- Animals should not be kept in permanent darkness or permanent brightness
- Any sick or injured animals should be treated appropriately to minimize pain and distress. This should include veterinary treatment if required
- Animals should not be kept in isolation unless briefly required for veterinary procedures or to recover from illness or injury
- Animals should have adequate access to feed and fresh water
- Buildings, accommodation and equipment should be regularly and thoroughly cleaned and disinfected to minimize risk of disease
- Staff and stockmen should be properly and regularly trained in good animal husbandry including handling techniques. Training should be documented.
- During Transportation
Animals should be treated humanely as per all local and national regulations around animal welfare. Each given production and transportation system should follow these regulations and associated best practices around transporting animals, access to food and water and safety procedures. Specific considerations include:
- No animal should be transported if it has been deemed unfit to do so
- Transportation conditions and means will be maintained so as to limit injury and unnecessary suffering to animals
- Vehicles, ships, containers and equipment should be maintained to a suitable standard and in appropriate working order for the planned journey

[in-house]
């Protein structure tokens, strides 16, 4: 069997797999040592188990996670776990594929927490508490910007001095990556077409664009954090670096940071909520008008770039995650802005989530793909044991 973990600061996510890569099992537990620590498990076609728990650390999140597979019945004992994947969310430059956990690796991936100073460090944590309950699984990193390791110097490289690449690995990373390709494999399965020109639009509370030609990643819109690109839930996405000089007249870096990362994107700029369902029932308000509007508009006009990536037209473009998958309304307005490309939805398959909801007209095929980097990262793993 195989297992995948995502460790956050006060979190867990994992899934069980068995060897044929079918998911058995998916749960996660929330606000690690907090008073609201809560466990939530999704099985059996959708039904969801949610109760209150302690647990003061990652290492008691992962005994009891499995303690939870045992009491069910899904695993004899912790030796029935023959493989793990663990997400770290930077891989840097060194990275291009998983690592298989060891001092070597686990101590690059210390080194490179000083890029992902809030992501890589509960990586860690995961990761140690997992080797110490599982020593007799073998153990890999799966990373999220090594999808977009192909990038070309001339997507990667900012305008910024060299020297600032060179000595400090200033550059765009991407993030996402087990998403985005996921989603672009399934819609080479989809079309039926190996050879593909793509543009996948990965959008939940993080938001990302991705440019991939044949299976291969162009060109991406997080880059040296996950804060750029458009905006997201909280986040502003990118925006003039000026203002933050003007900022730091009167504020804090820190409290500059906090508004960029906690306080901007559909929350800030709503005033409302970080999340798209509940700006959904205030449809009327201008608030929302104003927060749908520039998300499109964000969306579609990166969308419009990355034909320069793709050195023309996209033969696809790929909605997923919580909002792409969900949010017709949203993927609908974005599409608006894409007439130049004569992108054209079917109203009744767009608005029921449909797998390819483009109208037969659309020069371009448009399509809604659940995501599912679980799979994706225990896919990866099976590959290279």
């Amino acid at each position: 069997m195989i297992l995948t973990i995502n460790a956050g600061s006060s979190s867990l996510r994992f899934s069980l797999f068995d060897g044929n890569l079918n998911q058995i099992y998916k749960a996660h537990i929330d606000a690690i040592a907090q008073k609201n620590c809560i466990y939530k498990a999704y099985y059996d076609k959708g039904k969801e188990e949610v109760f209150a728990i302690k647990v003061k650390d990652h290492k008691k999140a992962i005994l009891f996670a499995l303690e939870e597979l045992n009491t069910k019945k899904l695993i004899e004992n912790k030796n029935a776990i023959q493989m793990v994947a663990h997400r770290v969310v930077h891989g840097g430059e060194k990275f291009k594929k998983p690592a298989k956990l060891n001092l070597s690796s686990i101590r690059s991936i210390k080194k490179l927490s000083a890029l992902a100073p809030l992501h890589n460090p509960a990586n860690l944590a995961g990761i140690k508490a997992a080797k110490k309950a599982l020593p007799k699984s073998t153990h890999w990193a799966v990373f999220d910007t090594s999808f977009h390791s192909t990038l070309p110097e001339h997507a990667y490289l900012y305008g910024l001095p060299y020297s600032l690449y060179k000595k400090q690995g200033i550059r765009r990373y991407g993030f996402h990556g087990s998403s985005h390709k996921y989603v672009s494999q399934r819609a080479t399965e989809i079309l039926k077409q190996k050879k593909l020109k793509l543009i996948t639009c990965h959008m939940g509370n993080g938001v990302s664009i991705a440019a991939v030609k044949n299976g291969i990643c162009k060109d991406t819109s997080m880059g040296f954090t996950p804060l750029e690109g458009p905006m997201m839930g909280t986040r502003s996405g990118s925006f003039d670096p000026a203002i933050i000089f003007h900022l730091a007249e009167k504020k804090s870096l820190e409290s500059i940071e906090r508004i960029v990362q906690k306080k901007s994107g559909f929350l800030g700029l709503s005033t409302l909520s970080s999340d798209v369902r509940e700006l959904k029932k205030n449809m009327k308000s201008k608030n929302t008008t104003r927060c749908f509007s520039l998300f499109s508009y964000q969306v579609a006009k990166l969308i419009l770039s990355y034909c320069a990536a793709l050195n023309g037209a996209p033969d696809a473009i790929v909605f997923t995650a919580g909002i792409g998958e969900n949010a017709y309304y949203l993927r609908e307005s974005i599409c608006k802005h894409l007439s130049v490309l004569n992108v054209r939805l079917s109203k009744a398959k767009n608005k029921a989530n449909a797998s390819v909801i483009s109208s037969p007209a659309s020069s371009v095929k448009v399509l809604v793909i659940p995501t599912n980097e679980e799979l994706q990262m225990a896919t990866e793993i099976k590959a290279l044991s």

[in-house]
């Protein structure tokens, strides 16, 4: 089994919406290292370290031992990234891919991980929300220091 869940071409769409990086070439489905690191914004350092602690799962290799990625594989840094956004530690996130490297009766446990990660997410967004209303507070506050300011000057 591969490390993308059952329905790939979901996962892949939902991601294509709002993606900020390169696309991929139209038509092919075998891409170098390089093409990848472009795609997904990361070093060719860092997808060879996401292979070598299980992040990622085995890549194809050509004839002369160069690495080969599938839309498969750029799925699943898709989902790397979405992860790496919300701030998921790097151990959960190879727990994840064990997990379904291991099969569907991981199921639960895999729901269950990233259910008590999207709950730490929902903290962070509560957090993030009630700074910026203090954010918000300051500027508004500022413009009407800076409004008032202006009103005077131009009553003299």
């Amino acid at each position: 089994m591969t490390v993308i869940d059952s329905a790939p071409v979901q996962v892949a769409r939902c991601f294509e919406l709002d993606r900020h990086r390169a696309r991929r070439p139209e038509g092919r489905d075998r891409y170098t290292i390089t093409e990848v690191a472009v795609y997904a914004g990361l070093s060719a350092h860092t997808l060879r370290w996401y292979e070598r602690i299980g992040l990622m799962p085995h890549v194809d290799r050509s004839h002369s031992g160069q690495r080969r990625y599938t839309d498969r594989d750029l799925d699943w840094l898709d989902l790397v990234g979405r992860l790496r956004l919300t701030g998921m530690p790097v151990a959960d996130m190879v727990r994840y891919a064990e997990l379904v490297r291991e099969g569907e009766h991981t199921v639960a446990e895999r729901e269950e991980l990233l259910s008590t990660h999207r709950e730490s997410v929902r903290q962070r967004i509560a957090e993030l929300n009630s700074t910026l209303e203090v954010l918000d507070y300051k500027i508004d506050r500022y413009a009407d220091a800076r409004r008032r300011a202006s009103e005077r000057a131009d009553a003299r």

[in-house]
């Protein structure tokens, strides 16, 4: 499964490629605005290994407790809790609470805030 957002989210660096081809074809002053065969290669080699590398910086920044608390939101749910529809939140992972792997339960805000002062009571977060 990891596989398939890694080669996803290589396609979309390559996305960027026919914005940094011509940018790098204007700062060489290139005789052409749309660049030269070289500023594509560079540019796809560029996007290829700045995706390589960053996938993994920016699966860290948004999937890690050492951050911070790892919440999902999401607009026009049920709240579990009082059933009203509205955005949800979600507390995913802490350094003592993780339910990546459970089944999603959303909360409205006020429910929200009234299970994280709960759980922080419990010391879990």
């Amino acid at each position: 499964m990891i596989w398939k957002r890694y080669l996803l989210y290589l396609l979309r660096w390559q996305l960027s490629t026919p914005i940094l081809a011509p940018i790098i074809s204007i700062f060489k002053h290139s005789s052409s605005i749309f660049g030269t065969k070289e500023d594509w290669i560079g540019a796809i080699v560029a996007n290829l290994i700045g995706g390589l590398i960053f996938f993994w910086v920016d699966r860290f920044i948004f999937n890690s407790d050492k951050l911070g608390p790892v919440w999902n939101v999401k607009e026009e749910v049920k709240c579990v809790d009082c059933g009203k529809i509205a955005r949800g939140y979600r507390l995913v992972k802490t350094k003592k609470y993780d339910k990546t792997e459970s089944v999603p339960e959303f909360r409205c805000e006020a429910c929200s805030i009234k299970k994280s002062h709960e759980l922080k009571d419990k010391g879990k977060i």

- Vehicles, ships, containers and equipment such as loading ramps should be thoroughly cleaned and disinfected to minimize risk of disease
- Vehicles, ships or containers should not be overcrowded and should provide sufficient space and adequate ventilation
- Appropriate handling equipment and good handling practices should be used during loading, unloading and handling in order to minimize stress and injuries
- Staff including stockmen and drivers should be properly and regularly trained and training should be documented.
- Staff should possess appropriate ability, knowledge and competence in animal husbandry and handling techniques.
- At Abattoir/Slaughter
Animals should be treated humanely as per all local and national regulations around animal welfare. Each given production and slaughter/abattoir system should follow these regulations and associated best practices around pain and stress during stunning and slaughtering, pre-stunning and sticking. Specific considerations include:
Animals should be handled, stunned and killed by properly trained slaughtermen
- When animals are kept in lairage (holding pens) for extended periods, food and water should be provided and appropriate facilities and protections from adverse weather provided